The Outlaws are a southern rock band formed in Tampa, Florida in late 1967 by guitarist–vocalist Hughie Thomasson, drummer David Dix, bassist Phil Holmberg, guitarists Hobie O’Brien and Frank Guidry, plus singer Herb Pino. Guidry brought the name Outlaws with him when he joined (he had been in another group that had that name). Previous to Guidry’s arrival the band was called The Rogues, then The Four Letter Words. By early 1968 O’Brien and Holmberg both left the band to get married, and Frank O’Keefe came in on bass. Later that year, Tommy Angarano joined the Outlaws to replace Herb Pino, bringing Hammond organ sounds and his style of vocals to the band. Shortly after, he quit and Herb was brought back in. In the spring of 1968 the group’s first manager, Paul D., brought them to Epic Studios in New York City to record an album, which was never released after the band and the producer of the album had a falling-out. Guidry left at this point after differences with the manager. The group headed back to Tampa, then got another deal to go to Criteria Studios in Miami. There they recorded another album with producer Phil Gernhard. But this album was likewise never released, and Gernhard vanished soon after. Ronny Elliott was brought in around this time to play bass while O’Keefe briefly switched to guitar. But O’Keefe went back to bass after Elliott left in 1969 and Herb Pino began playing guitars and doing vocals at this time. Drummer Monte Yoho also joined that same year to sub for Dix.
In early 1970, the Outlaws were joined by two members of the Dave Graham Group that was also managed by Paul D. (Ped-Dyn. Productions.) The Dave Graham Group’s Union leader was Monte Yoho, but he was not invited to be part of this line-up. The early 1970 Outlaws line-up was Hughie Thomasson, Frank O’Keefe, Dave Dix, Billy Jones and Dave Graham. Graham was influential in moving the group toward country-rock, especially the music of Poco. They recorded a cover of the Doors “Five to One” as an audition to a recording deal that never materialized. This grouping disbanded in the spring of 1970 and the group eventually parted ways with Paul D. Yoho and Herb Pino returned, but by 1971 the offers for gigs had slowed down and the group went into limbo for a year or so, not sure if they would continue.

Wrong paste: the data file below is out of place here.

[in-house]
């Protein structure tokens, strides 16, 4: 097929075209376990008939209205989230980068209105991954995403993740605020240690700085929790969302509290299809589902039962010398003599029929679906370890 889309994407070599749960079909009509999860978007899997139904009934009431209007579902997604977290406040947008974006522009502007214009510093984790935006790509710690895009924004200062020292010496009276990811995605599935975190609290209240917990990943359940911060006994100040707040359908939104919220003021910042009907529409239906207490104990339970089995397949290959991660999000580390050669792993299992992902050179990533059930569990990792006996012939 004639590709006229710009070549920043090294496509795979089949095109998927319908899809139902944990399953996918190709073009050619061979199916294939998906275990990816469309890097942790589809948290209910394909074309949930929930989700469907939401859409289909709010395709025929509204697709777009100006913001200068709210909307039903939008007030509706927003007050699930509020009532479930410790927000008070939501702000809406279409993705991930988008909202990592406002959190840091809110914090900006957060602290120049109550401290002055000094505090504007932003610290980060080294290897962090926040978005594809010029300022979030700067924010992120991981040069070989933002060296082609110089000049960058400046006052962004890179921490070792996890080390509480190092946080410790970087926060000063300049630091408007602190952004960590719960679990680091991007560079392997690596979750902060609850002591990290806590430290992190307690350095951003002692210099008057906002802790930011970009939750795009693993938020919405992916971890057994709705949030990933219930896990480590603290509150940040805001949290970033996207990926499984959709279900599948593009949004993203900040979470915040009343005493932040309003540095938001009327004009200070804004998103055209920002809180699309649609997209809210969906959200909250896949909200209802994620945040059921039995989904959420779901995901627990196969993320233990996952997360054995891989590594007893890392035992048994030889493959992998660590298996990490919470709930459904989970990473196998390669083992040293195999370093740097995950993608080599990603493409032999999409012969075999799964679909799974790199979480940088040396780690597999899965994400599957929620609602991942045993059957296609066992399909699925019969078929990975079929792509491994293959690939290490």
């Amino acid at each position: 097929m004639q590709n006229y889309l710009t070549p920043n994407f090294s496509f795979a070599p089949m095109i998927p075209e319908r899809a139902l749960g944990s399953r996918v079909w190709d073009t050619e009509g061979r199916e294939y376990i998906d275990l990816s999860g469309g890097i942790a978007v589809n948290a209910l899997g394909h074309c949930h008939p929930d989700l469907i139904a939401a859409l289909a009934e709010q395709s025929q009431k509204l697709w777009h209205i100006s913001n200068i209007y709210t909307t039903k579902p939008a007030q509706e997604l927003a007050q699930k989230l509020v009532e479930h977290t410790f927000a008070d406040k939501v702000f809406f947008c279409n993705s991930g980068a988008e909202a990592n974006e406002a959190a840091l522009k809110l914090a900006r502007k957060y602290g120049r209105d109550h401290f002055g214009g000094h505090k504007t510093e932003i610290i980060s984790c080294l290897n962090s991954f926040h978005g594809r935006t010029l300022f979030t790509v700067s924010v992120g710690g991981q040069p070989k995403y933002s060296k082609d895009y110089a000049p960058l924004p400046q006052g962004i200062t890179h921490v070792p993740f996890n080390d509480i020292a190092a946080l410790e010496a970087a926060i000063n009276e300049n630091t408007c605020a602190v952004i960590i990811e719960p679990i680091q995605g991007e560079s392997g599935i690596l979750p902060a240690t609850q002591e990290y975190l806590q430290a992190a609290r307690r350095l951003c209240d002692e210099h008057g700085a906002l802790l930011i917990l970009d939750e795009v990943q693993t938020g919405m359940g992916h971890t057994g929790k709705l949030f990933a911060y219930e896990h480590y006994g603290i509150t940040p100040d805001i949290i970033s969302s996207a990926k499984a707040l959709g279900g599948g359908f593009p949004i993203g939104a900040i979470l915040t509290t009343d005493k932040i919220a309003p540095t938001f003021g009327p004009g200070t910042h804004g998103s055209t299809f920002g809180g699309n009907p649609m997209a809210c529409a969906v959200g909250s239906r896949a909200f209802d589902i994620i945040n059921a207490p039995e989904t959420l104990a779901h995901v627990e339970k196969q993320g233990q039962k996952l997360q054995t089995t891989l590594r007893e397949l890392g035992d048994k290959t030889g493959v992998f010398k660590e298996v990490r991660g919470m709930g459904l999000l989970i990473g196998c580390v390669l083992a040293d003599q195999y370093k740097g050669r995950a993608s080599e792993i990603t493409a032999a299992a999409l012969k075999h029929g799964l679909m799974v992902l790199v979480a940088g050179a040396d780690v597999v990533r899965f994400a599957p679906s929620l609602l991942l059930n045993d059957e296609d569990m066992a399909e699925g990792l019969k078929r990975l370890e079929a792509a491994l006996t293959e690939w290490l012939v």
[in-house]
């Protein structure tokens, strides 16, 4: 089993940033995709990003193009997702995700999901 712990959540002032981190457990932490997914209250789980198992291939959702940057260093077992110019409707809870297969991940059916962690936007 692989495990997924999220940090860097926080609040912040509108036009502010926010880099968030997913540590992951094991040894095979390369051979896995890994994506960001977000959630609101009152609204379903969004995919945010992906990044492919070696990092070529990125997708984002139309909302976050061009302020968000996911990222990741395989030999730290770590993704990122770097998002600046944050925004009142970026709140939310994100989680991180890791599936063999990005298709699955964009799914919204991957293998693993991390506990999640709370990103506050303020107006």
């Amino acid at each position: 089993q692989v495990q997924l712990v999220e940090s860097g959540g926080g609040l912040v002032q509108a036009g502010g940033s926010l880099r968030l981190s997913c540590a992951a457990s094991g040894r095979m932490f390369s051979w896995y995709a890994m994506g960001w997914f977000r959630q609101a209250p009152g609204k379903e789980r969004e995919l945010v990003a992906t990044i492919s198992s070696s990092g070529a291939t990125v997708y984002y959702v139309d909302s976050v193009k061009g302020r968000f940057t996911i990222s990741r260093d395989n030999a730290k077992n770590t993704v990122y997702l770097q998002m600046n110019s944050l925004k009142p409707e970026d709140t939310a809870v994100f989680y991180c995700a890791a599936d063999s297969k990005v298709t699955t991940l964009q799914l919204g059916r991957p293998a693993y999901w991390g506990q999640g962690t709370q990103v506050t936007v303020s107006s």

In 1971 Henry Paul, a singer and guitarist who was born in New York but grew up in the Tampa area, returned from a stay in Greenwich VillageNYC to form Sienna, which was more of a country rock outfit. He was joined by Monte Yoho and Frank O’Keefe. In 1972 Hughie Thomasson returned from a brief spell in New York where he’d been backing up folksinger Milton Carroll, joined up with Paul, Yoho and O’Keefe and Sienna became the reborn Outlaws.
Billy Jones, who would sometimes show up to jam with the group on organ in 1971 and 1972, returned from a stint in Boulder, Colorado in 1973 and switched to guitar, giving birth to the band’s first infamous guitar trio later dubbed “The Florida Guitar Army”. O’Keefe left the group temporarily in 1973–74. Buzzy Meekins and another bassist named Rick stood in until he was able to return. In 1974 Charlie Brusco signed on as manager for The Outlaws. Alan Walden (brother of Capricorn Records founder Phil Walden) was told of the group by Lynyrd Skynyrd frontman Ronnie Van Zantand he joined forces with Brusco as co-manager.
The band was the first act signed to Arista Records under Clive Davis. Davis was in the audience at a show in 1974 where the band was opening for Lynyrd Skynyrd in Columbia, South Carolina. At the end of Lynyrd Skynyrd’s set, lead vocalist Ronnie Van Zant said from the stage: “If you don’t sign the Outlaws, you’re the dumbest music person I’ve ever met—and I know you’re not.”
The Outlaws’ earliest well known songs were “There Goes Another Love Song” and “Green Grass and High Tides”, both from their 1975 self-titleddebut album. Their 1980 cover of “(Ghost) Riders in the Sky” from the album Ghost Riders was their biggest single chart success, reaching #31 on the Billboard ”Pop Singles” chart.